The sheep were pretty easy.  We just tore 18-21-inch WOF strips of curly fake fur, and folded them in half.  The selvage edges became the bottom of the vest.  We stitched up side seams leaving 10 inches open top and bottom on each side.  Then, using a sweatshirt pattern to get the right shape/size, we cut a neck hole in the fold.  The children will be wearing purchased black long-sleeve t-shirts and black pants.  They just pop one of these little vests over their heads, put on a white felt hood with ears, and TA-DA!  Sheep, as cute as can be.
Dove front

An old 1970's cape pattern was used to get the shape for the dove wings.  Drafting this pattern idea was a little trickier than the sheep, but I think it will do.  The fabric is some type of chiffon with swirls and rosettes stitched on top from the 'bridal fabrics' department.  I do think it gives a lot of texture to the wings.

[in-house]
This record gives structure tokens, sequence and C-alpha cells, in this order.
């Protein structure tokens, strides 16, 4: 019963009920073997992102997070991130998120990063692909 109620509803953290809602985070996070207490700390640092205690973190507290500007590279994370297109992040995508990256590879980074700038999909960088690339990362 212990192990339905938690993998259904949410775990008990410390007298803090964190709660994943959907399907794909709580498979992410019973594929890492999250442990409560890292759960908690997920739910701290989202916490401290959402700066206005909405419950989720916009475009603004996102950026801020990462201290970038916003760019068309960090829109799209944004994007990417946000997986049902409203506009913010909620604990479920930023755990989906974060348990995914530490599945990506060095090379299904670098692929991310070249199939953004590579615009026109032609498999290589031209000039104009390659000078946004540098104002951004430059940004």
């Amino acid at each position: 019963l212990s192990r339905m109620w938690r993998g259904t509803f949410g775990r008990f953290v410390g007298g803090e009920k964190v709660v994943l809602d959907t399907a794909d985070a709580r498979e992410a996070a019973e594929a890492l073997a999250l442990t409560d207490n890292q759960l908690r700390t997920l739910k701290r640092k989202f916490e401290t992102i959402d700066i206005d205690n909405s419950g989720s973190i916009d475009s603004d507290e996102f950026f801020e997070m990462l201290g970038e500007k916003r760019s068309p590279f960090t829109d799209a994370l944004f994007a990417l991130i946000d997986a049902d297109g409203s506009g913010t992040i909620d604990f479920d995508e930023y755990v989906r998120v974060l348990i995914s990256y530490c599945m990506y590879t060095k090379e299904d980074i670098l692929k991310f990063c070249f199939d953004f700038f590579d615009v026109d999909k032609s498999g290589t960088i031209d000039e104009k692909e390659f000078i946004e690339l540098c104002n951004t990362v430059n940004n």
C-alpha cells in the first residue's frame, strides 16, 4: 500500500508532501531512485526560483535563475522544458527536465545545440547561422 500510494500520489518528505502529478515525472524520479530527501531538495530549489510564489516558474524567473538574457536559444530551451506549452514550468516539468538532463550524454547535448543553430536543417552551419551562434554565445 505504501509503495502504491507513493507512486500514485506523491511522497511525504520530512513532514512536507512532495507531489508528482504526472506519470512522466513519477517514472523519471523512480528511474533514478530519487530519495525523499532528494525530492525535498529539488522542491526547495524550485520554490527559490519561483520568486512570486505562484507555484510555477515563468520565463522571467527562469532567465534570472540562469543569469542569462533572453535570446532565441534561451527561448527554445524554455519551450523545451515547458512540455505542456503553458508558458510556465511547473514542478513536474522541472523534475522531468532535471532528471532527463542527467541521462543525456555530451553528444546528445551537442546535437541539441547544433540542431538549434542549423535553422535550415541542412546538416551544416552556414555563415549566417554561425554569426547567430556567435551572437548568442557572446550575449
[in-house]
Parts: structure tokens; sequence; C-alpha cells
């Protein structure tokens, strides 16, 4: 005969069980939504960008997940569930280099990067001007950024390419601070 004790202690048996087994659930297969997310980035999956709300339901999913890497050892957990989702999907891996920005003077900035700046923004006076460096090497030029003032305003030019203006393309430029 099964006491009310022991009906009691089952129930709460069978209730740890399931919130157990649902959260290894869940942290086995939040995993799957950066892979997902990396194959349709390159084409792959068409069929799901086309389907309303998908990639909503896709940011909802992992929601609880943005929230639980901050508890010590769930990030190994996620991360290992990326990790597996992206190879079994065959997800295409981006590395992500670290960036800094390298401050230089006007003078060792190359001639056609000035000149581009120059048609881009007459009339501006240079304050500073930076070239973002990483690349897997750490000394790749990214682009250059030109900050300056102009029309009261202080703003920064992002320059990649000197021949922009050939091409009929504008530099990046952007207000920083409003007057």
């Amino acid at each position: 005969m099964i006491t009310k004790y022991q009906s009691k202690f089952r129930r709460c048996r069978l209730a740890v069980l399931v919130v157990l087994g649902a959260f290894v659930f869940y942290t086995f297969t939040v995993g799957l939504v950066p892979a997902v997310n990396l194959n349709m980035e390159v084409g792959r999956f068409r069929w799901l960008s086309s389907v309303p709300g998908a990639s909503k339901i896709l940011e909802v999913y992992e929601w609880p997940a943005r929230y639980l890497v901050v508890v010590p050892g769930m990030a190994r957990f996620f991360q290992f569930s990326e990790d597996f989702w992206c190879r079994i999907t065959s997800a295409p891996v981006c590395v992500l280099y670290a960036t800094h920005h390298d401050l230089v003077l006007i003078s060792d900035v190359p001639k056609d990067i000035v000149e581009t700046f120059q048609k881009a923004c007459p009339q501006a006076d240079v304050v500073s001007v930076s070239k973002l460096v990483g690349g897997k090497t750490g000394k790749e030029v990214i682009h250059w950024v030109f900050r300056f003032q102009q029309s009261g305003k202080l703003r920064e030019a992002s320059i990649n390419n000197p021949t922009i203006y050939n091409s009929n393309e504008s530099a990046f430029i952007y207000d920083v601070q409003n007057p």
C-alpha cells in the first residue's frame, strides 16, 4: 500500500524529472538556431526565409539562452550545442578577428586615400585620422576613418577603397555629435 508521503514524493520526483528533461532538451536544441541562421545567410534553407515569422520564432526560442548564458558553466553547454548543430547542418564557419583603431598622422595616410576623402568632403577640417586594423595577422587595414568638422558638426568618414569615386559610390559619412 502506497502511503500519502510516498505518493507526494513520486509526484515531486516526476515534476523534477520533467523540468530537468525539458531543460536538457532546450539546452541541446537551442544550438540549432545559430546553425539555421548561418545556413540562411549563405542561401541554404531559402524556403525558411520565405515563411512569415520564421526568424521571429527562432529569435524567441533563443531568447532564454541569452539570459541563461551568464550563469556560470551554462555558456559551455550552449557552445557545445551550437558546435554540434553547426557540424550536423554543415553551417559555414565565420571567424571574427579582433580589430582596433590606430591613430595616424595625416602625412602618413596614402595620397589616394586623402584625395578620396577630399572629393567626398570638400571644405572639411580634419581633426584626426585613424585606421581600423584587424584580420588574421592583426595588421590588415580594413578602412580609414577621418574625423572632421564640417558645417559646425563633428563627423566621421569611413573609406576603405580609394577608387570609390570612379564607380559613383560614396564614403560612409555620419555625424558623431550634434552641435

Some stitch-and-cut made partial sleeves to help carry the weight of the cape, and, those doves can flap their wings!   A feathered mask and sparkly white t-shirt finish up the costume.  Good thing I took a photo of one for you!  When I put it on a hanger I discovered the weight of the cape was a bit much for the t-shirt, and decided to tack the cape at the shoulder seam as well as the neckline.  
Dove back

I'm excited to see the whole performance come together.  (As the guitarist, I've only seen the songs which I will be playing so far.)  There are over 20 children, and 35 adults taking part.  They will tell the Christmas Story through acting, choral and congregational singing.  There will be a fair amount of humor, if I know this group.  Can't wait to hear what the Wise Men's Wives have to say about their husbands taking off to follow a Star!  (By the way, we bought some lovely brocade fabrics for their gowns!)

I'd better get going....rehearsal at 8 PM tonight!

"Fear Not!  Reflections at the Manger"
an original performance by the Heaven Help Us Players
Friday, December 18, 2015  6 PM
Nativity of Mary Church
9900 Lyndale Ave. S.
Bloomington, MN
Saturday, December 19, 2015   6 PM
St. Bonaventure Church
901 East 90th Street
Bloomington, MN